How Fortnite is revolutionizing in-game advertising

Fortnite featuring Travis Scott Presents: Astronomical (Photo by Frazer Harrison/Getty Images)
Fortnite featuring Travis Scott Presents: Astronomical (Photo by Frazer Harrison/Getty Images) /

Fortnite has evolved from a battle royale game to a in-game advertising powerhouse with concerts, movie tie-ins and special events.

Let’s be honest here, nobody likes advertising. Whether it’s on television or on the internet, people go out of their way to avoid it. Over time, advertising has bled into video games and, to no one’s surprise, it has been met with resistance.

The biggest offender of this is probably 2K, who took some serious heat with the implementation of unskippable ads in NBA 2K19. In free-to-play mobile games, ads are somewhat understandable and tolerated as long as it’s not done in a way that ruins the overall experience. But NBA 2K19 was an actual blockbuster sports game that people paid premium money for.

Not all advertising is as clumsy as what you see with your typical free-to-play mobile game, which oftentimes requires you to watch a 30-second ad to gain energy or continue to the next level. Some brand integration is actually done in a way that feels natural to the game and less intrusive. Sometimes ads are dynamically inserted into a game, appearing on background billboards of a level or stadium. In any of these instances, however, it clearly feels like an advertisement.

Enter Fortnite, Epic Games’ free-to-play battle royale game that exploded in popularity. Fortnite has become one of, if not the most popular games on the planet and is hands down the most culturally relevant.

Fortnite is still a battle royale game at its core, but it has since evolved into more of a social tool and advertising opportunity for many big-named brands. Sites joke that Fortnite is no longer a game, but one big advertisement — and there is some truth to that. It’s exaggerated a bit, for sure, as Fortnite is still very much a game; but, it’s become so much more than that.

The branded advertisements started off small initially with the availability of cosmetics designed for specific events. In 2018, Epic introduced soccer skins and interactive pitches in celebration of the World Cup. They’ve also had cosmetic tie-ins with the NFL.

It’s not just sports though. In 2018, Epic collaborated with Marvel for a special Fortnite x Avengers crossover event where players could collect the Infinity Stones and become Thanos. It was seemingly this event that jump-started a string of collaborative events for blockbuster movies. Since the initial Avengers crossover, Fortnite has hosted either special cosmetics or game modes for films like Star Wars, John Wick and Avengers: Endgame.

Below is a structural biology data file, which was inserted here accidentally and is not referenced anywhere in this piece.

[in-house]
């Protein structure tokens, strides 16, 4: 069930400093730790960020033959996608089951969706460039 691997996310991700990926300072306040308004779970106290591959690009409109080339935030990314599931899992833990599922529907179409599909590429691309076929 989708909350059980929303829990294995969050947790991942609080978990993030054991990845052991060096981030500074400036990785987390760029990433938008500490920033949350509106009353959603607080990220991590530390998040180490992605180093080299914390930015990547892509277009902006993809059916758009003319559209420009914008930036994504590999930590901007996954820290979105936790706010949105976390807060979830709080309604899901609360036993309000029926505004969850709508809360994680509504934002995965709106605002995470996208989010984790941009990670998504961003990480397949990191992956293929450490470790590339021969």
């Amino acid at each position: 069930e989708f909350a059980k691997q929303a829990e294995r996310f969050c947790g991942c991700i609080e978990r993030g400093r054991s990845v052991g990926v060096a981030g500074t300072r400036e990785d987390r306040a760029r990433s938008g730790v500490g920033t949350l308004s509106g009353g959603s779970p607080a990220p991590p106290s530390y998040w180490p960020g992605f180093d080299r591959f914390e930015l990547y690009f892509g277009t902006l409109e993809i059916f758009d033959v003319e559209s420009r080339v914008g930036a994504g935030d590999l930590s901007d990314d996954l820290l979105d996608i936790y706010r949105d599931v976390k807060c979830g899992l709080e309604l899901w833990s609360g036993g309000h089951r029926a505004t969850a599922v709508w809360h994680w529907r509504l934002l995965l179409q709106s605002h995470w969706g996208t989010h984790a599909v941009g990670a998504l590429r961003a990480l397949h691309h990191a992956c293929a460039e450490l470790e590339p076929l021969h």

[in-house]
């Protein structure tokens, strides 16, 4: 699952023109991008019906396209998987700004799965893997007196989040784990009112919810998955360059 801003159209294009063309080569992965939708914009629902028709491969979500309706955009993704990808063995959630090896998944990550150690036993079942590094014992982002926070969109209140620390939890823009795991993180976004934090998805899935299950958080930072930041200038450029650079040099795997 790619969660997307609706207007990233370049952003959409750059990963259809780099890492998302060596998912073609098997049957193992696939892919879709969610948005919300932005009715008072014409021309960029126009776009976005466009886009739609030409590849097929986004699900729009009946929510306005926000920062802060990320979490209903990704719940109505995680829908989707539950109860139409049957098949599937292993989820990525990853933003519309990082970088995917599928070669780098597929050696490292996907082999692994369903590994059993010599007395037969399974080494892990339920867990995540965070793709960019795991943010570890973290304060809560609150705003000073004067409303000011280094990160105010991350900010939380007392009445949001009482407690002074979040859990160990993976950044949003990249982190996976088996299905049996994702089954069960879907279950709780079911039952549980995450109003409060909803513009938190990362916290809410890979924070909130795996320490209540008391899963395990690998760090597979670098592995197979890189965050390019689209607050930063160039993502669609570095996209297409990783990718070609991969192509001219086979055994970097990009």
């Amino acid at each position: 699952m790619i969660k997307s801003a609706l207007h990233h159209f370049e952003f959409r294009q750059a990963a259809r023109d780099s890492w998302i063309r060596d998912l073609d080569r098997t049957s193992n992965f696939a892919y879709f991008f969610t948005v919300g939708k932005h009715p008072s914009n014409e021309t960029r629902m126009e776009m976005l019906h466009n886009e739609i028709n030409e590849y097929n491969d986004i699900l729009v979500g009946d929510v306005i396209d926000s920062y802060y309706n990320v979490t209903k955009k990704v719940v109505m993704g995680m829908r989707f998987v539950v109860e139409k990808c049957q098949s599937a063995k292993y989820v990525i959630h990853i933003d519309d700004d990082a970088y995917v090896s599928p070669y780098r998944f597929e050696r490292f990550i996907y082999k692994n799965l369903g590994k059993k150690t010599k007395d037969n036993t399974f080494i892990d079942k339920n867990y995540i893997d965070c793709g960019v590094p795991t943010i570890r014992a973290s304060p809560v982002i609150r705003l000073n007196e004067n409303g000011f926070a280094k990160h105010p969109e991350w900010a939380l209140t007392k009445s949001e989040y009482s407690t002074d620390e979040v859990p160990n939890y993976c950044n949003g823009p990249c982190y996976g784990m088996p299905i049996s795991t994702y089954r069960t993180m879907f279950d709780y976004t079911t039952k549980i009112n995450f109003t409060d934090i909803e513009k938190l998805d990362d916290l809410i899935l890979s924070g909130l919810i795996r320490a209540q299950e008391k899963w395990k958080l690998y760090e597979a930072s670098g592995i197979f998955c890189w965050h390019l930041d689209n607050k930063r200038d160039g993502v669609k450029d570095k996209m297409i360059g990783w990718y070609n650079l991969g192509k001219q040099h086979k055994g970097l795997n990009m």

Most recently, the game was host to the premiere of a trailer for Christopher Nolan’s upcoming blockbuster, Tenet. A giant movie screen was set up in-game that allowed players to gather and watch the trailer’s premiere.

It was during this event that it was announced that an entire Christopher Nolan-directed movie will be streamed for free within Fortnite this summer. It almost definitely won’t be Tenet, but he’s got quite a collection of impressive films to choose from. It’s the perfect form of advertisement — a free movie to hype and familiarize players with the director of a soon-to-be-released film.

Beyond films and sports, Fortnite has also become a social gathering hub for fans of music. The game has hosted multiple in-game concerts, each a massive spectacle with timed choreographic movements and impressive lights. Marshmello and Travis Scott are two prominent artists who put on digital concerts, debuting new songs in Fortnite.

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Special events like trailer premieres, in-game movies and concerts, limited-time events and cosmetics are all technically forms of advertising. But they don’t feel that way in Fortnite. For starters, they are all completely optional so you can choose to log in and participate. They aren’t shoved in your face and forced upon you if you want to play the game.

Advertising in Fortnite doesn’t feel like your typical adveritsing. These massive in-game spectacles feel like can’t miss events. They get players excited while familiarizing them with a brand or product. Epic Games has made advertising cool and exciting — well, as cool and exciting as advertising can be.

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According to analytics from SuperData, Fortnite hauled in $2.4 billion in revenue in 2018 — the highest figure in gaming history. It’s unclear how much of that stems from these events or how it breaks down into advertising but either way, Fortnite is revolutionizing how brands reach gamers.